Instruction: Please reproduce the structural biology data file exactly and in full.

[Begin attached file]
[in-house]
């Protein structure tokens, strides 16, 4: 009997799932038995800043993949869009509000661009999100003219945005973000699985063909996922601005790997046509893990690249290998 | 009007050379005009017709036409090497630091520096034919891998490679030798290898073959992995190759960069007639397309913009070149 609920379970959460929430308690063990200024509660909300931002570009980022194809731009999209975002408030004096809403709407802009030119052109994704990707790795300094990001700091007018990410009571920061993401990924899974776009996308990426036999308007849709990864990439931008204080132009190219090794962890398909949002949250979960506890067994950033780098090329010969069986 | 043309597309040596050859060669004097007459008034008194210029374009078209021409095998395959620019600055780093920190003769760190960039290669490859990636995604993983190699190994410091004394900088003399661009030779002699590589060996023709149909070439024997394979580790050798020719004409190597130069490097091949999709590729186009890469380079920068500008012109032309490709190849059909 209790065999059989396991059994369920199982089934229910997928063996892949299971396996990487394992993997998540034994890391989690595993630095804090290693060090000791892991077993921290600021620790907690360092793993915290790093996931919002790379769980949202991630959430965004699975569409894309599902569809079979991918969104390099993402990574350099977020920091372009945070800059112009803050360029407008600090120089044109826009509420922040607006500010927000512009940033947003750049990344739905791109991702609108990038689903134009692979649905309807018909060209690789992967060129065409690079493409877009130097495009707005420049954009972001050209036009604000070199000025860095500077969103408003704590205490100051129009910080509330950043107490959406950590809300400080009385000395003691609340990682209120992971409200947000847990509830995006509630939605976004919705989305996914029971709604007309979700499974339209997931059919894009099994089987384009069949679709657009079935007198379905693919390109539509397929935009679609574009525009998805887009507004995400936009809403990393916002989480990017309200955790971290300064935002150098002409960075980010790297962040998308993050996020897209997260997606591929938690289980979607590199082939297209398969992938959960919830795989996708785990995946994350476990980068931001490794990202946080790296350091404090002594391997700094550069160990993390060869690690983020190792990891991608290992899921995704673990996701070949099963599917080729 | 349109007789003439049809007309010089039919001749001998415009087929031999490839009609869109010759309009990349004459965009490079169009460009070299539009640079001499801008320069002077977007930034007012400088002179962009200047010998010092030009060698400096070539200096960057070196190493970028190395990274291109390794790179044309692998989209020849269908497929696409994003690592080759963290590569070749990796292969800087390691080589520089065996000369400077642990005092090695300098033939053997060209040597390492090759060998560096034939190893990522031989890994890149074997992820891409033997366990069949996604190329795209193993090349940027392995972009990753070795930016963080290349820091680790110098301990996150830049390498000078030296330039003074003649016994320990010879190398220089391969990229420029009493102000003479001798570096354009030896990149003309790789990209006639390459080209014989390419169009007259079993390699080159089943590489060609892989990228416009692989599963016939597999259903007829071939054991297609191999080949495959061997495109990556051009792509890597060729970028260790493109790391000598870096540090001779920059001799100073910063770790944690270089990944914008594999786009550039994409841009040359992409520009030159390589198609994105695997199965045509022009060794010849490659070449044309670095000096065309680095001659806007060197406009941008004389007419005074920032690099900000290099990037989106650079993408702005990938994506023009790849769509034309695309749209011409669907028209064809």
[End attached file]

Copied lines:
[in-house]
């Protein structure tokens, strides 16, 4: 009997799932038995800043993949869009509000661009999100003219945005973000699985063909996922601005790997046509893990690249290998 | 009007050379005009017709036409090497630091520096034919891998490679030798290898073959992995190759960069007639397309913009070149 609920379970959460929430308690063990200024509660909300931002570009980022194809731009999209975002408030004096809403709407802009030119052109994704990707790795300094990001700091007018990410009571920061993401990924899974776009996308990426036999308007849709990864990439931008204080132009190219090794962890398909949002949250979960506890067994950033780098090329010969069986 | 043309597309040596050859060669004097007459008034008194210029374009078209021409095998395959620019600055780093920190003769760190960039290669490859990636995604993983190699190994410091004394900088003399661009030779002699590589060996023709149909070439024997394979580790050798020719004409190597130069490097091949999709590729186009890469380079920068500008012109032309490709190849059909 209790065999059989396991059994369920199982089934229910997928063996892949299971396996990487394992993997998540034994890391989690595993630095804090290693060090000791892991077993921290600021620790907690360092793993915290790093996931919002790379769980949202991630959430965004699975569409894309599902569809079979991918969104390099993402990574350099977020920091372009945070800059112009803050360029407008600090120089044109826009509420922040607006500010927000512009940033947003750049990344739905791109991702609108990038689903134009692979649905309807018909060209690789992967060129065409690079493409877009130097495009707005420049954009972001050209036009604000070199000025860095500077969103408003704590205490100051129009910080509330950043107490959406950590809300400080009385000395003691609340990682209120992971409200947000847990509830995006509630939605976004919705989305996914029971709604007309979700499974339209997931059919894009099994089987384009069949679709657009079935007198379905693919390109539509397929935009679609574009525009998805887009507004995400936009809403990393916002989480990017309200955790971290300064935002150098002409960075980010790297962040998308993050996020897209997260997606591929938690289980979607590199082939297209398969992938959960919830795989996708785990995946994350476990980068931001490794990202946080790296350091404090002594391997700094550069160990993390060869690690983020190792990891991608290992899921995704673990996701070949099963599917080729 | 349109007789003439049809007309010089039919001749001998415009087929031999490839009609869109010759309009990349004459965009490079169009460009070299539009640079001499801008320069002077977007930034007012400088002179962009200047010998010092030009060698400096070539200096960057070196190493970028190395990274291109390794790179044309692998989209020849269908497929696409994003690592080759963290590569070749990796292969800087390691080589520089065996000369400077642990005092090695300098033939053997060209040597390492090759060998560096034939190893990522031989890994890149074997992820891409033997366990069949996604190329795209193993090349940027392995972009990753070795930016963080290349820091680790110098301990996150830049390498000078030296330039003074003649016994320990010879190398220089391969990229420029009493102000003479001798570096354009030896990149003309790789990209006639390459080209014989390419169009007259079993390699080159089943590489060609892989990228416009692989599963016939597999259903007829071939054991297609191999080949495959061997495109990556051009792509890597060729970028260790493109790391000598870096540090001779920059001799100073910063770790944690270089990944914008594999786009550039994409841009040359992409520009030159390589198609994105695997199965045509022009060794010849490659070449044309670095000096065309680095001659806007060197406009941008004389007419005074920032690099900000290099990037989106650079993408702005990938994506023009790849769509034309695309749209011409669907028209064809």